Bank of America, which has spent more than $45 billion to settle disputes tied to defective mortgages, may need as much $20 billion more in reserves for repurchasing loans, Michael Mayo, a CLSA Ltd. analyst, said in a Feb. 25 note. The lender has a May 30 court hearing to approve an $8.5 billion settlement of claims from investors. Mortgage expenses may rise if that deal is scuttled, the bank said last week in a filing.
JPMorgan’s projected payout, while the most among the six banks at $15.3 billion, would drop 19 percent from last year’s $18.8 billion. Fed officials forced the New York-based lender to suspend a $15 billion buyback program last year after it disclosed losses on derivatives bets that swelled to more than $6.2 billion. JPMorgan asked the Fed if it could buy back less than $3 billion in shares a quarter this year, CEO Jamie Dimon told analysts on a Jan. 16 conference call.
The bank, the largest in the U.S., will return $5.58 billion through dividends and $9.67 billion through share repurchases in the next 12 months, estimates show. It’s projected to raise the quarterly dividend to 36 cents next month from 30 cents, according to data compiled by Bloomberg.
Dimon, 56, has said banks soon will have more capital than they know what to do with. Lenders with $10 billion or more in assets had a ratio of equity to assets of 11.35 at the end of September, the highest since at least 1984, according to Federal Deposit Insurance Corp. data. The ratio declined to 11.11 at the end of December.
“I don’t think it’s just JPMorgan,” Dimon said at a Feb. 26 investor conference. “I think all banks will have too much capital in 2 1/2 years. And they’re not going to know what to do with it.”
Others including FDIC Vice Chairman Thomas Hoenig and Stanford University finance professor Anat Admati have called for banks to hold higher levels of equity. Admati, in a new book written with Martin Hellwig called “The Bankers’ New Clothes,” said lenders shouldn’t be returning capital through share buybacks and dividends, at least not until they have built up much larger cushions.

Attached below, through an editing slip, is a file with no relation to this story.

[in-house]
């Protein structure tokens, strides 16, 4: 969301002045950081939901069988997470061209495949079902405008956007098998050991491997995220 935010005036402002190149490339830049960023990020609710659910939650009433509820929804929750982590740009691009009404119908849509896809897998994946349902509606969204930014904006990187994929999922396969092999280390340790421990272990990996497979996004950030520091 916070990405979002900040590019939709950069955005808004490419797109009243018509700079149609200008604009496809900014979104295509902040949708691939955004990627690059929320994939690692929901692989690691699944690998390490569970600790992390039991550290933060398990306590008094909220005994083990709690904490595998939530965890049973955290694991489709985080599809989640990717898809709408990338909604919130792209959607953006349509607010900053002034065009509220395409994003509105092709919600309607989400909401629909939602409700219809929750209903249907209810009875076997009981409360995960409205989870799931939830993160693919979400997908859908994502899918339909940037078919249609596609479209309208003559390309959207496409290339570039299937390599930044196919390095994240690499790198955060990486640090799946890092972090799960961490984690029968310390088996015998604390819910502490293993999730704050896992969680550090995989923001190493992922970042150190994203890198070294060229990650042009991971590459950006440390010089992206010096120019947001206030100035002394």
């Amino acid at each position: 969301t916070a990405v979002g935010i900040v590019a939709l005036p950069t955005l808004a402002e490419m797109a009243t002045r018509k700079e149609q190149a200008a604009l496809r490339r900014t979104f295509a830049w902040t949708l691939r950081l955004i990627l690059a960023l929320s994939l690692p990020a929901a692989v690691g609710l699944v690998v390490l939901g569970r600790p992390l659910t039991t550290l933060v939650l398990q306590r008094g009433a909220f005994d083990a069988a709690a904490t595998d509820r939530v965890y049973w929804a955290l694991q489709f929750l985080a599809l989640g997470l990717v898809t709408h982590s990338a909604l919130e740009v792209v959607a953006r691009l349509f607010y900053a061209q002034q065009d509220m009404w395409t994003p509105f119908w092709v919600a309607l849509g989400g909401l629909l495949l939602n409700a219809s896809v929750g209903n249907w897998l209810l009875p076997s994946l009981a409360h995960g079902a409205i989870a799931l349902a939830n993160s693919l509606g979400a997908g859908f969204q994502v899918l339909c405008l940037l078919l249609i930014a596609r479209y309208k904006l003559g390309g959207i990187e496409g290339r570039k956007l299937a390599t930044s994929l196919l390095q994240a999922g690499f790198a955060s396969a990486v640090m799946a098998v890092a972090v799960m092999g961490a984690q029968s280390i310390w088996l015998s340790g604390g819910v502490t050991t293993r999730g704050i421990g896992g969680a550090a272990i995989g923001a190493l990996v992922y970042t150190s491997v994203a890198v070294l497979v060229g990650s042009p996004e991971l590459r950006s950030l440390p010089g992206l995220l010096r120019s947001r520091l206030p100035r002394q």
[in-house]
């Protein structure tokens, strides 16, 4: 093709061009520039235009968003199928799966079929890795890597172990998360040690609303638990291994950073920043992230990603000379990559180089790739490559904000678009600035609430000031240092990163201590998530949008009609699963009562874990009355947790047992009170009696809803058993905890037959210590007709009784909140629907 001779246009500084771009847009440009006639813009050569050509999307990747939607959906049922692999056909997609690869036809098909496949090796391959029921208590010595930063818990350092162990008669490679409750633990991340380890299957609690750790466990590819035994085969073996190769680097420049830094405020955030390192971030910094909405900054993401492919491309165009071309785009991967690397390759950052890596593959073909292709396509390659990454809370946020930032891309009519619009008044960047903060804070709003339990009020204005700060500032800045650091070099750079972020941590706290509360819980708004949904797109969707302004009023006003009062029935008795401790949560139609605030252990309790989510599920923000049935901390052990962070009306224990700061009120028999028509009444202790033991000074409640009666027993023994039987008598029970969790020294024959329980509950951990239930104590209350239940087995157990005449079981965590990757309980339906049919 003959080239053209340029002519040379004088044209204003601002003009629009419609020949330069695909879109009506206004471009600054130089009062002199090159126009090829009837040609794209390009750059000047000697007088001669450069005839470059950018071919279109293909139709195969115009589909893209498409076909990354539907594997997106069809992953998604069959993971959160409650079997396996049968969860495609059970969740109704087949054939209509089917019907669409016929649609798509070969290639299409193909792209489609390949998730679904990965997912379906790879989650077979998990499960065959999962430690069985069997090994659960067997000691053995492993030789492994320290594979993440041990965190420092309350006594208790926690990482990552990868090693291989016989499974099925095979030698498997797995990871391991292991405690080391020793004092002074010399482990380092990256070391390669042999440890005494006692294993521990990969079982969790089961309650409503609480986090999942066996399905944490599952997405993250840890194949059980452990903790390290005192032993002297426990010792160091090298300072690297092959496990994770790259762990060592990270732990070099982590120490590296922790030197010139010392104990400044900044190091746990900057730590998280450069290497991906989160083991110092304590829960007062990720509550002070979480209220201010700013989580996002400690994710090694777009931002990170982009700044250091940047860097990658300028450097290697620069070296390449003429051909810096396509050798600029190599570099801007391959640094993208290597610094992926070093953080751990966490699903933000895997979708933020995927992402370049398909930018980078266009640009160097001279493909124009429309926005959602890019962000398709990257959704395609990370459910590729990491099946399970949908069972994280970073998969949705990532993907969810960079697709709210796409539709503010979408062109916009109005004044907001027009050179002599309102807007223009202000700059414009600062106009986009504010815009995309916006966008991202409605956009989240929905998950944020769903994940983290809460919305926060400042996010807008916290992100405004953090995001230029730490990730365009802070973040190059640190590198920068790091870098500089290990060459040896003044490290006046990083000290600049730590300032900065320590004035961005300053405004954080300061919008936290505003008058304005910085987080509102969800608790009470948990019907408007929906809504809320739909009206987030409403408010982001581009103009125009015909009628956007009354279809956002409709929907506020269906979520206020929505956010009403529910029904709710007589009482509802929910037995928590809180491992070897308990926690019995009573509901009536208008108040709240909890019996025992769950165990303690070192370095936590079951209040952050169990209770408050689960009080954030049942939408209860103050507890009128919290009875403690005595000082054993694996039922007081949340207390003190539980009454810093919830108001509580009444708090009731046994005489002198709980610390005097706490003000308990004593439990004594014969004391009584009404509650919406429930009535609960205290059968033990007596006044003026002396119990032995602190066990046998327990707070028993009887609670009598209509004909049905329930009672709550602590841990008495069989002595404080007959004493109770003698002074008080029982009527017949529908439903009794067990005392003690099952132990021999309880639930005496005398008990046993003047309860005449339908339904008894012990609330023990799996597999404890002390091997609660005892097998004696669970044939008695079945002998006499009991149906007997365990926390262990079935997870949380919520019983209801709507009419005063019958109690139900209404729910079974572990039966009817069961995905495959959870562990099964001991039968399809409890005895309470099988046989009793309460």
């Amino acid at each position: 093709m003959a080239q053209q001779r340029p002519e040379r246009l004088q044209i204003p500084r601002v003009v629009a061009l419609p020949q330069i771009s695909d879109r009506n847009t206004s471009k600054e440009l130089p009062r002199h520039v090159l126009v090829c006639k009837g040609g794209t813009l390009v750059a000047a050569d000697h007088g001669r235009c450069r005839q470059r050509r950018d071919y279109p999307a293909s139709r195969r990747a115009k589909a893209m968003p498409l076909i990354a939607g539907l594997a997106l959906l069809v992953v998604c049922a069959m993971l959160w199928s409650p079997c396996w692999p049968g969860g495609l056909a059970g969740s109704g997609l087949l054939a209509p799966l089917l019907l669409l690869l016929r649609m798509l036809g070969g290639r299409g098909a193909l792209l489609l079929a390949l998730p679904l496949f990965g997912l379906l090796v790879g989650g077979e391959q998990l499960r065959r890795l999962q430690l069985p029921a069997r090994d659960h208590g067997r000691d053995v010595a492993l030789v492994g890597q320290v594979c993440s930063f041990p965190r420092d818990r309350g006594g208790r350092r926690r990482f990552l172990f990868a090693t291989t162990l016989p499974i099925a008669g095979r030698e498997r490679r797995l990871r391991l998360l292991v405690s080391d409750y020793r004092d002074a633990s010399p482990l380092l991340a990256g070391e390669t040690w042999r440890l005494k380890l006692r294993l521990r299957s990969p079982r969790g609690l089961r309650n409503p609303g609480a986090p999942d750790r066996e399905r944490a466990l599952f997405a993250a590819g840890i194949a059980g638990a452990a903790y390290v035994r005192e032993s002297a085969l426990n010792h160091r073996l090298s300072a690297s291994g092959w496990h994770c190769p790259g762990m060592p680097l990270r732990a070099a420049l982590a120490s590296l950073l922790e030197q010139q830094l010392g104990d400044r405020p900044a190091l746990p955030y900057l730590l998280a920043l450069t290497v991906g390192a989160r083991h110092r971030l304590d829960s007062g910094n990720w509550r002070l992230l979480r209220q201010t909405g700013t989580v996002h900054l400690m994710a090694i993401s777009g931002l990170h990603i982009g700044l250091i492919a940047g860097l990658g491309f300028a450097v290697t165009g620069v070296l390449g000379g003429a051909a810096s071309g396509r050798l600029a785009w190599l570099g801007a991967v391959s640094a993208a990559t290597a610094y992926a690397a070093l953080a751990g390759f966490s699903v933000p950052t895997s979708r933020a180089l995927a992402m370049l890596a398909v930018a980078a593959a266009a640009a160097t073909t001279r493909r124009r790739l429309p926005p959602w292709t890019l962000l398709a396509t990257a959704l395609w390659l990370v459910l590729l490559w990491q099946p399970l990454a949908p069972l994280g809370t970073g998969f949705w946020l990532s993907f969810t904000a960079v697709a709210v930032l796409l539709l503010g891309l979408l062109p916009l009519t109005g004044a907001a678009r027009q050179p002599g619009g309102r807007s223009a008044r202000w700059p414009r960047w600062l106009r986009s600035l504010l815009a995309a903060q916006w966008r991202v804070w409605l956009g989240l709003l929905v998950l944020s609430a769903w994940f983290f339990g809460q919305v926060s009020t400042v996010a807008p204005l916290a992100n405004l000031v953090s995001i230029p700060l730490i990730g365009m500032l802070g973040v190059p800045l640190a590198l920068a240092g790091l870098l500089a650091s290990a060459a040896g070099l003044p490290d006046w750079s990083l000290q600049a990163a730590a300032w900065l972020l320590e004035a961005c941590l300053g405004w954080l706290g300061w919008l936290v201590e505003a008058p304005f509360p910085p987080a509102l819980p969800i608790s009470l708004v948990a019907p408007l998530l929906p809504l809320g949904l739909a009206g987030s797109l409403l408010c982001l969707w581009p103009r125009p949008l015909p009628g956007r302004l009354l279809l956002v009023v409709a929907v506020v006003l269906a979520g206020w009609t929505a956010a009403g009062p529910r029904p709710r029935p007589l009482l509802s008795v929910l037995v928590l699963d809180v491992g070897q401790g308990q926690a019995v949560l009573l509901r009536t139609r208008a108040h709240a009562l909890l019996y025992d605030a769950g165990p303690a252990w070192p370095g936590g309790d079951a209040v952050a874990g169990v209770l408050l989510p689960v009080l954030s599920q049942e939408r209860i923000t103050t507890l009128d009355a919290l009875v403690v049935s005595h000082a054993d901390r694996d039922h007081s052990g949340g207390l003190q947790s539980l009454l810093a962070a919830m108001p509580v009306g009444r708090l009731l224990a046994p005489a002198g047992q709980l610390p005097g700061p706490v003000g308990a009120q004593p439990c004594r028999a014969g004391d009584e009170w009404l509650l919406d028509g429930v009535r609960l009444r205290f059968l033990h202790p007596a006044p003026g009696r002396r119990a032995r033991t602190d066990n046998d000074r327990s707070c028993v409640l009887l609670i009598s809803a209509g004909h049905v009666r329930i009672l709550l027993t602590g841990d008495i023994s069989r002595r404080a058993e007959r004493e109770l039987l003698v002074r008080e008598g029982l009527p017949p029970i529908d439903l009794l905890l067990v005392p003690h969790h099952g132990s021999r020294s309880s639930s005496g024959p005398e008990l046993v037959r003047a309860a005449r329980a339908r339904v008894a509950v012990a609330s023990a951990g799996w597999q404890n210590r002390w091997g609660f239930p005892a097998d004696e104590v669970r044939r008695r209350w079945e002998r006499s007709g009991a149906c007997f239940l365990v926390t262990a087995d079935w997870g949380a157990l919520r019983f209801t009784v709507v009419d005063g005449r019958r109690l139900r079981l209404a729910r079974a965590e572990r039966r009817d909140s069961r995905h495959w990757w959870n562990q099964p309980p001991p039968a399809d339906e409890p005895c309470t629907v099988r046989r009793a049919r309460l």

“They should be able to absorb more losses,” Admati said in a phone interview. “The banks benefit from a safety net, and that gives them incentives to take too much risk with depositors’ money. If they bore more of the losses on their own, with equity, I wouldn’t mind as much the risks they take.”
Wells Fargo, the fourth-largest U.S. bank and biggest home lender, will pay out $5.51 billion in dividends and buy back $7.95 billion of shares, according to estimates.
Chief Financial Officer Timothy J. Sloan said the San Francisco-based lender’s 2013 capital plan proposed higher distributions than last year, when the bank bought back more than $3.8 billion of shares and increased its annual dividend to 88 cents a share from 48 cents. The bank raised its quarterly dividend by 3 cents in January.
“It’s very important in this environment to continue to increase the amount of capital distribution that we are providing to our shareholders,” Sloan said at a Feb. 13 investor conference in Miami.
Morgan Stanley CFO Ruth Porat said in January that her New York-based firm only requested approval for buying the remaining 35 percent of its brokerage venture from Citigroup. The purchase will cost $4.7 billion, and the increased stake will require $400 million of incremental capital, Morgan Stanley said.